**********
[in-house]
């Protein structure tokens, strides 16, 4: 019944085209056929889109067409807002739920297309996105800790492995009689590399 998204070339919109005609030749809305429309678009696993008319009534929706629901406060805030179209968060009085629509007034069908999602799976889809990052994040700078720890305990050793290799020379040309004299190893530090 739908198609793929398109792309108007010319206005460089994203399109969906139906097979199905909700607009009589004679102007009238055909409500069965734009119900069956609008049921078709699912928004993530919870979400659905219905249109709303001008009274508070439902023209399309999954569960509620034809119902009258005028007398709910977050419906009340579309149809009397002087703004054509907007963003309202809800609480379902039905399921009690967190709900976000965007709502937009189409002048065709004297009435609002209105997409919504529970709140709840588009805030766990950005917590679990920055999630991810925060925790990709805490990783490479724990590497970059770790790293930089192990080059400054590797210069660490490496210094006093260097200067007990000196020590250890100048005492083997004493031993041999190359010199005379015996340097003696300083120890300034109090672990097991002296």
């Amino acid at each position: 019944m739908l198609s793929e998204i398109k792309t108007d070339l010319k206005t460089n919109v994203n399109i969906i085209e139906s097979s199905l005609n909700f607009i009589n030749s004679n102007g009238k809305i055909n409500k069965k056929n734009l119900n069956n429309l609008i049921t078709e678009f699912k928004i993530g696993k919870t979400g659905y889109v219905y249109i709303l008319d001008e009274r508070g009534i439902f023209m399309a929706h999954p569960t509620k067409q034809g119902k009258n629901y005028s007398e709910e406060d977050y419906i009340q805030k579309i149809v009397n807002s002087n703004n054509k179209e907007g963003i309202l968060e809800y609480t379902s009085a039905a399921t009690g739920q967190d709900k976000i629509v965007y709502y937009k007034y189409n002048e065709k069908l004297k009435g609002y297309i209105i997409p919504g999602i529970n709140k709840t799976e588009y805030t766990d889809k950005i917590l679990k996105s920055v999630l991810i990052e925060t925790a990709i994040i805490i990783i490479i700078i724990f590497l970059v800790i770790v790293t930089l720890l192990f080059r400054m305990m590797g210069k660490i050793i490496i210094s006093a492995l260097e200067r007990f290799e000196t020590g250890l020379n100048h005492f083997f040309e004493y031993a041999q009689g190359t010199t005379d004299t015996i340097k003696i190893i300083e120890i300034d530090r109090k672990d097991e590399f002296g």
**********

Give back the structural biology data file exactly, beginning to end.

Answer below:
[in-house]
């Protein structure tokens, strides 16, 4: 019944085209056929889109067409807002739920297309996105800790492995009689590399 998204070339919109005609030749809305429309678009696993008319009534929706629901406060805030179209968060009085629509007034069908999602799976889809990052994040700078720890305990050793290799020379040309004299190893530090 739908198609793929398109792309108007010319206005460089994203399109969906139906097979199905909700607009009589004679102007009238055909409500069965734009119900069956609008049921078709699912928004993530919870979400659905219905249109709303001008009274508070439902023209399309999954569960509620034809119902009258005028007398709910977050419906009340579309149809009397002087703004054509907007963003309202809800609480379902039905399921009690967190709900976000965007709502937009189409002048065709004297009435609002209105997409919504529970709140709840588009805030766990950005917590679990920055999630991810925060925790990709805490990783490479724990590497970059770790790293930089192990080059400054590797210069660490490496210094006093260097200067007990000196020590250890100048005492083997004493031993041999190359010199005379015996340097003696300083120890300034109090672990097991002296």
């Amino acid at each position: 019944m739908l198609s793929e998204i398109k792309t108007d070339l010319k206005t460089n919109v994203n399109i969906i085209e139906s097979s199905l005609n909700f607009i009589n030749s004679n102007g009238k809305i055909n409500k069965k056929n734009l119900n069956n429309l609008i049921t078709e678009f699912k928004i993530g696993k919870t979400g659905y889109v219905y249109i709303l008319d001008e009274r508070g009534i439902f023209m399309a929706h999954p569960t509620k067409q034809g119902k009258n629901y005028s007398e709910e406060d977050y419906i009340q805030k579309i149809v009397n807002s002087n703004n054509k179209e907007g963003i309202l968060e809800y609480t379902s009085a039905a399921t009690g739920q967190d709900k976000i629509v965007y709502y937009k007034y189409n002048e065709k069908l004297k009435g609002y297309i209105i997409p919504g999602i529970n709140k709840t799976e588009y805030t766990d889809k950005i917590l679990k996105s920055v999630l991810i990052e925060t925790a990709i994040i805490i990783i490479i700078i724990f590497l970059v800790i770790v790293t930089l720890l192990f080059r400054m305990m590797g210069k660490i050793i490496i210094s006093a492995l260097e200067r007990f290799e000196t020590g250890l020379n100048h005492f083997f040309e004493y031993a041999q009689g190359t010199t005379d004299t015996i340097k003696i190893i300083e120890i300034d530090r109090k672990d097991e590399f002296g």